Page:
An online acquaintance posted a link to an article congratulating Exxon Mobil for their record profits. This looks like a mutated strain of Stockholm Syndrome to me.
I also work for a company that is on good financial ground in spite of the economy (I won't specify, since I'm sure they don't want their name connected to monkey nose-picking and sexy Rod Blagojevich). So why am I angry about the oil companies and not at my own company?
To me it's a matter of what we offer. My company is one of a number of companies that offers products to help people stay financially stable during tough times. Their focus on making the customer, rather than the bottom line, the top priority has made their product consistently the best in the industry. Rather than jumping on get-rich-quick fads, they invest conservatively to ensure that they have dependable cash flow even when the economy is bad.
Oil companies, on the other hand...looking for a metaphor....have us by the crankshaft and keep twisting. Their artificially inflated $4.50/gallon gas prices are part of what hurt our economy in the first place. In the short term, they're holding us hostage*. We have no other viable options but to go to them (or another one of their competitors, who is also charging the exact same price) in order to go about our daily lives. Hopefully in the future there will be other viable alternatives and we won't have to go crawling on our knees to the oil companies when we want heat our homes and drive to work.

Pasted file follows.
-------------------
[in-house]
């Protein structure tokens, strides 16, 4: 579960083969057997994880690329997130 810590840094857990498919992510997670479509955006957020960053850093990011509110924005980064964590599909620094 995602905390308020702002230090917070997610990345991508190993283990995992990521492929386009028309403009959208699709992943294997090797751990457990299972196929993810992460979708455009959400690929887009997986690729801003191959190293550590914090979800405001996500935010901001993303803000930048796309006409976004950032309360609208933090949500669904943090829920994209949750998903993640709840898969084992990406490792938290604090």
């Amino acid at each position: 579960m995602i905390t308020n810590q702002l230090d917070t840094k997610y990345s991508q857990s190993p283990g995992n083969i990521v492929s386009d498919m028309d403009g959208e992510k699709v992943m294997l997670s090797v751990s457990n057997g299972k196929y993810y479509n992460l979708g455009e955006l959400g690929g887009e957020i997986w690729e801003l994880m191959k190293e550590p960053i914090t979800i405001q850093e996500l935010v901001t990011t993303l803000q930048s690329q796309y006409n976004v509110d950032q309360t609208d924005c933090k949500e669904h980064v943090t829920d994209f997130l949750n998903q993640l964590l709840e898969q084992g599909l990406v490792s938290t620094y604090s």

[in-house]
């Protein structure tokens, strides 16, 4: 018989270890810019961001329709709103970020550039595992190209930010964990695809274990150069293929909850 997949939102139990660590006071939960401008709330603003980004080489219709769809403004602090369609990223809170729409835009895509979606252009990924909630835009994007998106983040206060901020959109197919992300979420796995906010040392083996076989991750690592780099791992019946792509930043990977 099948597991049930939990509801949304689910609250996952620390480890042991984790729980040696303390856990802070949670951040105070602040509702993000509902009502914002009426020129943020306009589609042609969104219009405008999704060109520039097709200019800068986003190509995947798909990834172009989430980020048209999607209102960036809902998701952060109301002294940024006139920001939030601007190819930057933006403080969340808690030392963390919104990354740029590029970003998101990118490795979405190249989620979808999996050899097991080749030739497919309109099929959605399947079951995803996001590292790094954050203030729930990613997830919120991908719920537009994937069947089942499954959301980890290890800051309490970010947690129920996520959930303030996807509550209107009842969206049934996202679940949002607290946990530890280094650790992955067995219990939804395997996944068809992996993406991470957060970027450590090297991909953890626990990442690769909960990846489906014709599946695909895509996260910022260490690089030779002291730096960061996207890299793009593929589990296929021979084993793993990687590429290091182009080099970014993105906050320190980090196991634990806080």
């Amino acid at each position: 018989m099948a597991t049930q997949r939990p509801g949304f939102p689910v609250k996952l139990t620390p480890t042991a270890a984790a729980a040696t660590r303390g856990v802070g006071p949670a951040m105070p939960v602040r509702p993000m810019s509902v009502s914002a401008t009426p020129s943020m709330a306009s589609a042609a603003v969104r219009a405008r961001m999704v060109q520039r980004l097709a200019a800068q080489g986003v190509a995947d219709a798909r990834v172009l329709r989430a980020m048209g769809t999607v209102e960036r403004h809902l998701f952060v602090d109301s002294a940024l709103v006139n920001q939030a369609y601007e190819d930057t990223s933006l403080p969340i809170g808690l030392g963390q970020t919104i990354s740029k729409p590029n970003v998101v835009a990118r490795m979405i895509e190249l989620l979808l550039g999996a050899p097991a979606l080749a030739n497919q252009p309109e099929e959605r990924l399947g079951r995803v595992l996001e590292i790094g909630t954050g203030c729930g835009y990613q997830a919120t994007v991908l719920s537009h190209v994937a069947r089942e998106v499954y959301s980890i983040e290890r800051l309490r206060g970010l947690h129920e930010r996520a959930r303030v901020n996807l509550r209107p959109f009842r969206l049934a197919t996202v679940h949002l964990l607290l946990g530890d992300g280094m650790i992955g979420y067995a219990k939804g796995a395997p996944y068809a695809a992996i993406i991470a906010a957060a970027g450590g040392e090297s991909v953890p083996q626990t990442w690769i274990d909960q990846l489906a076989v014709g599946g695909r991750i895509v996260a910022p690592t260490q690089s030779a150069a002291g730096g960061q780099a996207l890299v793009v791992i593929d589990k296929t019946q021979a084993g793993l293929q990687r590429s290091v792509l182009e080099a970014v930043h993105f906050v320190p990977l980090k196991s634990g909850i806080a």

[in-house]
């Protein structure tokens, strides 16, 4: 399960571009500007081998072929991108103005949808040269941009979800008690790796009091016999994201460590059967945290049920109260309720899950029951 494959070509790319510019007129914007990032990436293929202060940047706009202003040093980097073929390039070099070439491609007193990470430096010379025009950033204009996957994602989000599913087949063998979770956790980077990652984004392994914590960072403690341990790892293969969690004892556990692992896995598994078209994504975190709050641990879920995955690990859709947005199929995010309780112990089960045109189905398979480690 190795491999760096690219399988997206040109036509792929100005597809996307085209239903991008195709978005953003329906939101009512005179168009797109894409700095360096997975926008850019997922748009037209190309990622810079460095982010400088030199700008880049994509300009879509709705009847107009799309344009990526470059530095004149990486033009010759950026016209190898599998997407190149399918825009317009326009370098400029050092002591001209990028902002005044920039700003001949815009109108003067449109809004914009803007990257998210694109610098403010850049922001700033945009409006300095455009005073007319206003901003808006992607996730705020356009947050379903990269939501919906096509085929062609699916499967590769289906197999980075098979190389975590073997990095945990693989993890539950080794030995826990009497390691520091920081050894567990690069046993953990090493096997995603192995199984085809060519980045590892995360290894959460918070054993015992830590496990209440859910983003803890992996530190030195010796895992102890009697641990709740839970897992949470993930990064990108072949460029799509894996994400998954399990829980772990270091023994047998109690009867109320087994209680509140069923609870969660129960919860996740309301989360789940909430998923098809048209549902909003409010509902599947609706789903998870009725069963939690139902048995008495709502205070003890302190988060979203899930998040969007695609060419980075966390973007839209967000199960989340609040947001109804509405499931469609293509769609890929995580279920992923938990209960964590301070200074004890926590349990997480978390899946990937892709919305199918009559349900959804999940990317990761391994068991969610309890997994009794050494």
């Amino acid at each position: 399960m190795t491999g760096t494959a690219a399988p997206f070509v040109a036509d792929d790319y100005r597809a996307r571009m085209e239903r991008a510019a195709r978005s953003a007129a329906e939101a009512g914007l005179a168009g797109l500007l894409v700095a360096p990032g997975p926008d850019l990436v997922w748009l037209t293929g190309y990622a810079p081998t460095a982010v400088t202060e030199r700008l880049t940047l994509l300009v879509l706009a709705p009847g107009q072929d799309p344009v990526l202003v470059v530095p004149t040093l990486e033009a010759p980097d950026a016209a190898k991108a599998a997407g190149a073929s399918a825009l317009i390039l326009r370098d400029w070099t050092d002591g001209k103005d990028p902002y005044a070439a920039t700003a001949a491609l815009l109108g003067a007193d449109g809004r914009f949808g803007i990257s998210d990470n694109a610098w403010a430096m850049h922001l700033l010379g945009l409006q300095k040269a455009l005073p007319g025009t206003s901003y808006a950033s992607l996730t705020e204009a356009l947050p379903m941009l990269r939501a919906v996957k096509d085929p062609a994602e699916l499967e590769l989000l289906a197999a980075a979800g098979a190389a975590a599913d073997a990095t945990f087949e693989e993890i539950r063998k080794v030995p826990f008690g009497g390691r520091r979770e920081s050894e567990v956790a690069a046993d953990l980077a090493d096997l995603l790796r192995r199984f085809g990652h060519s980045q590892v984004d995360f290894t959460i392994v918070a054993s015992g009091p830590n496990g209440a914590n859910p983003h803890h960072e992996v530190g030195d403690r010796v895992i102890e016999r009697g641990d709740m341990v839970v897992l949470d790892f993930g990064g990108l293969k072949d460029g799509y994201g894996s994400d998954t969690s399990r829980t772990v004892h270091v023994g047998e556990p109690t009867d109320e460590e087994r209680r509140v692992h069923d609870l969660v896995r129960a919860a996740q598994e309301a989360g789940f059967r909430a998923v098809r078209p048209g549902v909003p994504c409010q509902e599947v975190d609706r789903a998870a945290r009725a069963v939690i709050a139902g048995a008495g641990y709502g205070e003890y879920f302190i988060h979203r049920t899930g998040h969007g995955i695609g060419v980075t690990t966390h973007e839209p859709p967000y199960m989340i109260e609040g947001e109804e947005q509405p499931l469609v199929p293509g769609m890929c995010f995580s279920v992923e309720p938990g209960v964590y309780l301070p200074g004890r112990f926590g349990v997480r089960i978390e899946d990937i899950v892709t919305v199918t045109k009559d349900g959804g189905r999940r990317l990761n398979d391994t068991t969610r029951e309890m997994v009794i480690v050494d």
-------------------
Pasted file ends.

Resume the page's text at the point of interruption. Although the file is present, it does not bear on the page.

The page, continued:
And that's what gets me. The people trumpeting Exxon's big profits are the fiscally conservative free-market supporters. This is an example of an unfree market. We have virtually no choice but to buy. It's practically a tax. If you don't pay the government, they send someone to your home and arrest you (Edit: or in some cases, to hire you). The oil companies have an even better business model--if we don't pay them, they let us sit at home (for lack of a car), where we'll freeze for lack of payment on a heating bill we can't pay for lack of a job.
And we free-market supporters are supposed to congratulate this system? We're supposed to think it's great? This is a prime example of letting ideology tell you what's good, instead actually looking at the real, practical results in the world.
* In the long term, someone is bound to find a decent alternative energy source. And we'll run out of oil eventually.